New Years Eve shambles
Notes from PTUA observers in the city on New Years Eve 2003.
Trains at Flinders Street
1.01am - Platform 4 - The last train to Upfield was a three car (half length) train with people left behind. We wonder why M>Train did not run a six-car train on this line like they (now) do in peak hour.
1.04am - Platform 3 - At least a thousand people waiting for Eastern line services with people being turned back up the top of the escalators due to the platform being full. When the last Glen Waverley left at 1.10am people were left behind.
1.10am - Platforms 6 and 7 were now totally full with queues still coming in on the concourse like platforms 2/3 were immediately prior. 15 people deep for the full length of the platform at least. Police were just arriving to start turning people away from entering the platforms. No trains in sight, people very agitated.
1.12am - Platform 6 - a six car train to Pakenham arrived finally for 1.14am departure. The train already had passengers on board from Spencer Street Station, but filled up immediately (literally) with hundreds and hundreds left behind clearly wanting to board the train. Then people started streaming onto the platform from the other two entrances that weren't blocked off by the police. People on the train were sardined and those by the doors were forcing them closed and holding them so that people on the platform couldn't try and squeeze in. One woman with a family & a stroller said this was the first time she'd done new years eve fireworks in "the city" and this would be the last. Train finally departed about 1.20am.
1.15am - Platform 5 - six car train arrived at 1.15 for a 1.30 departure to Broadmeadows. This was one of the three services that wasn't timetabled but seems to have been arranged at the last minute. We wonder if people gave up thinking the last trains had departed and therefore missed these unscheduled trains.
1.20am - Platform 7 - no less than 1500 people were still waiting for the 1.25am Frankston. A hundred or so left behind on the platform, with more having been turned away by the police at the steps (we have footage of police doing this). People were standing on the connecting platform between carriages trying to escape the crowding in the trains (police telling them to move out).
12.50am at Market/Flinders Street. A smaller Z class tram (about 40 seats) was 5-10 minutes from departing. M>Tram staff were trying to keep people off the tram as it was packed full and people were hoping to ride on the steps (which would have prevented the tram doors from closing and the tram from leaving at all). This was at the first stop in the city - no one at subsequent stops would be able to get on the tram.
Elizabeth Street tram terminus: Similar story. When I first got there about 12:40am there was not a tram to be seen in the terminus, but hundreds of people were waiting. I then spotted several route 19 and 59 services - all were all at crush load after leaving Flinders Street with dozens left behind to wait 20 minutes for the nrest service - and no one at subsequent city stops would be able to get on. The last route 19 and 59 services (according to an M>Tram staff member on duty) were at full crush load leaving Flinders Street leaving more people behind. People dispersed in dismay, however it turned out these services were not actually the last to run. A B clas tram appeared displaying route 59, and it had only a moderately full seated load at Flinders Street, with a full seated load by Collins Street. Misinformation meant the last service was not used to capacity. One passenger complained that they were told trams would run at 1:30am, but was then told the last tram had left before 1:30am.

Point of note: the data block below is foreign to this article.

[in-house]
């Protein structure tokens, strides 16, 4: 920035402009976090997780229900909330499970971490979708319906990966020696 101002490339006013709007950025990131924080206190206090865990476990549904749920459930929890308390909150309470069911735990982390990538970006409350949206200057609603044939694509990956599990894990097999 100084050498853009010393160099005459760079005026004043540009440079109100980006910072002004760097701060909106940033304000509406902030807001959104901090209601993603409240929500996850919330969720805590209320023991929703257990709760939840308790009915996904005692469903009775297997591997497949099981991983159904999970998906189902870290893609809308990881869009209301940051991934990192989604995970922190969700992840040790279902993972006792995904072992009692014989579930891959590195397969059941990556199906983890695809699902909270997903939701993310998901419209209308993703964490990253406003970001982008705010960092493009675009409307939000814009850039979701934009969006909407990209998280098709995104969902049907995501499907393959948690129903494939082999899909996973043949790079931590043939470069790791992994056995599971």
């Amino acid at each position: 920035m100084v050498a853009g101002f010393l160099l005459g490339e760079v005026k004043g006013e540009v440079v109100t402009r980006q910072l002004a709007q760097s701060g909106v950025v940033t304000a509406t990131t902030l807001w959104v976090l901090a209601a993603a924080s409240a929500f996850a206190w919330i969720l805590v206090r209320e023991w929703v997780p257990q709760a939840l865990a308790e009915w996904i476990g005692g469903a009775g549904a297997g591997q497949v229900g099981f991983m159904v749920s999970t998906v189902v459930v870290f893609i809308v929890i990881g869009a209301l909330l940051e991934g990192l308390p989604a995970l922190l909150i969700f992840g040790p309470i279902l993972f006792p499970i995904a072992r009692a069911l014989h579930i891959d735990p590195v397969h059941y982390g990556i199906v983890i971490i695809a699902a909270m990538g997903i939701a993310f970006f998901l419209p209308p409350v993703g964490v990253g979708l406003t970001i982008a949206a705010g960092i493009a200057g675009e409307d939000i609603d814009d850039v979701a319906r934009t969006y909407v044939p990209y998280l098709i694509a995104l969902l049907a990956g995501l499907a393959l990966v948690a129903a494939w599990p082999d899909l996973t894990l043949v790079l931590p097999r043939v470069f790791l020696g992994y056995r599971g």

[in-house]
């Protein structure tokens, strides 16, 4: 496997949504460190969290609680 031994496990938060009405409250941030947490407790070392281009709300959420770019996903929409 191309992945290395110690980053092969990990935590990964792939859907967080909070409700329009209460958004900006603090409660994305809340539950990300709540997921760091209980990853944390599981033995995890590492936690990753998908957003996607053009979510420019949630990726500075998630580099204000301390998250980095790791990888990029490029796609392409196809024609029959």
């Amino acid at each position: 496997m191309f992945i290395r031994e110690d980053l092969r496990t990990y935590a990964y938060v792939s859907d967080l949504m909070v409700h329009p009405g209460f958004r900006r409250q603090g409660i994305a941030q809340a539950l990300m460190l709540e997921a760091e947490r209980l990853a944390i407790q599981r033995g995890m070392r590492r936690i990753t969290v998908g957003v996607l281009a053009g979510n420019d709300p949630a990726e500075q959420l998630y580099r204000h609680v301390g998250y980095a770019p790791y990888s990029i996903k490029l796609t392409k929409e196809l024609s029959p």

Many services were run with smaller Z class trams, while there were surely larger B class sitting idle in depots. M>Tram indicated to the PTUA that they would maximise use of longer B and Combino class trams this year, but smaller Z class trams were observed on several routes. We can be sure larger B class trams remained at Essendon depot (in peak hour there about 4 times as many B class trams on the road).
Observed many buses until about 2am, most not completely full. Rudimentary signage was present in Collins Street with just with lists of suburbs the buses pass through. No maps or timetables at the stops, and it seems no one bothered to clear parking from the street so buses were actually blocking the traffic lane. And of course if you don't live near those NightRider routes you would have a hard time getting a taxi for the last leg home.
2:23am: About 50 people in taxi queue at Flinders Street, not an empty taxi in sight. Then a drunk driver skids and slides all over the road and rams his car into the railing outside fed square. Police drag him out of car onto his back, handcuff him and take him and the car away. Could easily have killed a pedestrian. The city full of people, and just 9 bus routes operating in a city of 3 million to get them home by public transport. For many driving must seem the only real option - and I wonder how many people therefore took the risk of drink driving.
What do you think?
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© 2010 Public Transport Users Association Inc. (PTUA), Victoria, Australia. ABN 83 801 487 611.
Published: 2 January 2004. Last modified: 19 November 2004.